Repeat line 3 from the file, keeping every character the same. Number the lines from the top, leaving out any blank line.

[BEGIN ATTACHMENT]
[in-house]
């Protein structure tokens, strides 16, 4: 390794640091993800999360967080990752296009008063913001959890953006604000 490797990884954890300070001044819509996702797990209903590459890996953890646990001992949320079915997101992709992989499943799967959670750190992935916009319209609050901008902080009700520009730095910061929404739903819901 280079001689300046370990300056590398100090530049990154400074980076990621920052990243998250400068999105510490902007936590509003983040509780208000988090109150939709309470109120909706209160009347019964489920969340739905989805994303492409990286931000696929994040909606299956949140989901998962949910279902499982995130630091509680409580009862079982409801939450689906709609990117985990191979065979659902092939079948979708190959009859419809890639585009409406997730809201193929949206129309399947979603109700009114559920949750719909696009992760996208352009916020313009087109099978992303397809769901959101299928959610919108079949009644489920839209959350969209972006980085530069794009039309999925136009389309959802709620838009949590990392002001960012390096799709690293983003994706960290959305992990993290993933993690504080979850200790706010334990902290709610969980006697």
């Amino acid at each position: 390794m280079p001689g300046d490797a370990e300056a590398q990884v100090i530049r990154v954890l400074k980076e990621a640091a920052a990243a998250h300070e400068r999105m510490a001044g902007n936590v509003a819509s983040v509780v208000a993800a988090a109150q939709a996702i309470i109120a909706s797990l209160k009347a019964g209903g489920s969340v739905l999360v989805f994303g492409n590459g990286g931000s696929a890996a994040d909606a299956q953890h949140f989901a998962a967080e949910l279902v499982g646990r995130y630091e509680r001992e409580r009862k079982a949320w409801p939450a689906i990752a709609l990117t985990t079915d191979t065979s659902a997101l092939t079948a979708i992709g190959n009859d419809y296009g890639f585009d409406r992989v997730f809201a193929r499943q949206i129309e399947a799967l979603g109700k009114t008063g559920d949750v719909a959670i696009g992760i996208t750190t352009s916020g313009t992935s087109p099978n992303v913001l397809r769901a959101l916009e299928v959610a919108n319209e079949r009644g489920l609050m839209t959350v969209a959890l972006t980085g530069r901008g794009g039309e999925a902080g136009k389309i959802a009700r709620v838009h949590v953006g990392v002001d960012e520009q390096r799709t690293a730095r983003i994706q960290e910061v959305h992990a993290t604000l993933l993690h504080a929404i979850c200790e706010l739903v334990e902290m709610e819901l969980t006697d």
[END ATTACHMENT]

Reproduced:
């Amino acid at each position: 390794m280079p001689g300046d490797a370990e300056a590398q990884v100090i530049r990154v954890l400074k980076e990621a640091a920052a990243a998250h300070e400068r999105m510490a001044g902007n936590v509003a819509s983040v509780v208000a993800a988090a109150q939709a996702i309470i109120a909706s797990l209160k009347a019964g209903g489920s969340v739905l999360v989805f994303g492409n590459g990286g931000s696929a890996a994040d909606a299956q953890h949140f989901a998962a967080e949910l279902v499982g646990r995130y630091e509680r001992e409580r009862k079982a949320w409801p939450a689906i990752a709609l990117t985990t079915d191979t065979s659902a997101l092939t079948a979708i992709g190959n009859d419809y296009g890639f585009d409406r992989v997730f809201a193929r499943q949206i129309e399947a799967l979603g109700k009114t008063g559920d949750v719909a959670i696009g992760i996208t750190t352009s916020g313009t992935s087109p099978n992303v913001l397809r769901a959101l916009e299928v959610a919108n319209e079949r009644g489920l609050m839209t959350v969209a959890l972006t980085g530069r901008g794009g039309e999925a902080g136009k389309i959802a009700r709620v838009h949590v953006g990392v002001d960012e520009q390096r799709t690293a730095r983003i994706q960290e910061v959305h992990a993290t604000l993933l993690h504080a929404i979850c200790e706010l739903v334990e902290m709610e819901l969980t006697d």